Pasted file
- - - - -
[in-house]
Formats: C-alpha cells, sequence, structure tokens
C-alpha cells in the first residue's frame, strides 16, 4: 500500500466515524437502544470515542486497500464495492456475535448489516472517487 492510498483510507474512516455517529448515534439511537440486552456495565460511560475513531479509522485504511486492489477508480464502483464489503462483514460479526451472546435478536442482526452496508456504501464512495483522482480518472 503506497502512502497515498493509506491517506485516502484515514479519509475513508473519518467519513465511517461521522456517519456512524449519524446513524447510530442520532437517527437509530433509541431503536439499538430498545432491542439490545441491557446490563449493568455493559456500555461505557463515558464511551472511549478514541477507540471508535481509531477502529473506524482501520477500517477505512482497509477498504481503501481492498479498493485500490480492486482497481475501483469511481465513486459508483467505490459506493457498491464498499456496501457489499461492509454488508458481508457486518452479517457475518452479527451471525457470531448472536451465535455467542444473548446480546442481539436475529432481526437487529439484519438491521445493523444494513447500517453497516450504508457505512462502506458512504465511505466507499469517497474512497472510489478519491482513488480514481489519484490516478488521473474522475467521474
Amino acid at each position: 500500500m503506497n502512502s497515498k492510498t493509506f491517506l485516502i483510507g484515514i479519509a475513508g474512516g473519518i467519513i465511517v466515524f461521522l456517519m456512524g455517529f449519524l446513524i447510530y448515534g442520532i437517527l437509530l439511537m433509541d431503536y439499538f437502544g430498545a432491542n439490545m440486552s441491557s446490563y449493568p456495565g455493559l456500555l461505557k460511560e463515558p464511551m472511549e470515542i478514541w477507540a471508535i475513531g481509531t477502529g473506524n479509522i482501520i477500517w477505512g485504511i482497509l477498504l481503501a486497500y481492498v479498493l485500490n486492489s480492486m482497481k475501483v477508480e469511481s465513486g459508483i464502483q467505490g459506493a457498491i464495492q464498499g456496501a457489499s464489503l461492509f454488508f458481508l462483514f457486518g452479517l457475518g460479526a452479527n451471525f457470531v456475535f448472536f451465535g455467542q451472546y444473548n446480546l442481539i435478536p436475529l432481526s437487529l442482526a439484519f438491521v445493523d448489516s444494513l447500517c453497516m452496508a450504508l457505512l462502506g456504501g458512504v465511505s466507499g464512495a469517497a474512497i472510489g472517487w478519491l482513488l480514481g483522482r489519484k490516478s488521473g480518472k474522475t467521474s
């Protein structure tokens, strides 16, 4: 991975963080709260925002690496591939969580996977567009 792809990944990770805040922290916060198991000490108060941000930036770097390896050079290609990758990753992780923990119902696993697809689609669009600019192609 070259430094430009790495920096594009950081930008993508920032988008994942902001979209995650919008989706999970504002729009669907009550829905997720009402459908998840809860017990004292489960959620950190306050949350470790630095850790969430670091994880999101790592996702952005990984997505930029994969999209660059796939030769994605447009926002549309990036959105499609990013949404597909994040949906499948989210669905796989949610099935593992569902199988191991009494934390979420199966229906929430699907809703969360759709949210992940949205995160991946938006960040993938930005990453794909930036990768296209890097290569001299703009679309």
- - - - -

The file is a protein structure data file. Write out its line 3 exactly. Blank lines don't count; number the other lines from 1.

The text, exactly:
C-alpha cells in the first residue's frame, strides 16, 4: 500500500466515524437502544470515542486497500464495492456475535448489516472517487 492510498483510507474512516455517529448515534439511537440486552456495565460511560475513531479509522485504511486492489477508480464502483464489503462483514460479526451472546435478536442482526452496508456504501464512495483522482480518472 503506497502512502497515498493509506491517506485516502484515514479519509475513508473519518467519513465511517461521522456517519456512524449519524446513524447510530442520532437517527437509530433509541431503536439499538430498545432491542439490545441491557446490563449493568455493559456500555461505557463515558464511551472511549478514541477507540471508535481509531477502529473506524482501520477500517477505512482497509477498504481503501481492498479498493485500490480492486482497481475501483469511481465513486459508483467505490459506493457498491464498499456496501457489499461492509454488508458481508457486518452479517457475518452479527451471525457470531448472536451465535455467542444473548446480546442481539436475529432481526437487529439484519438491521445493523444494513447500517453497516450504508457505512462502506458512504465511505466507499469517497474512497472510489478519491482513488480514481489519484490516478488521473474522475467521474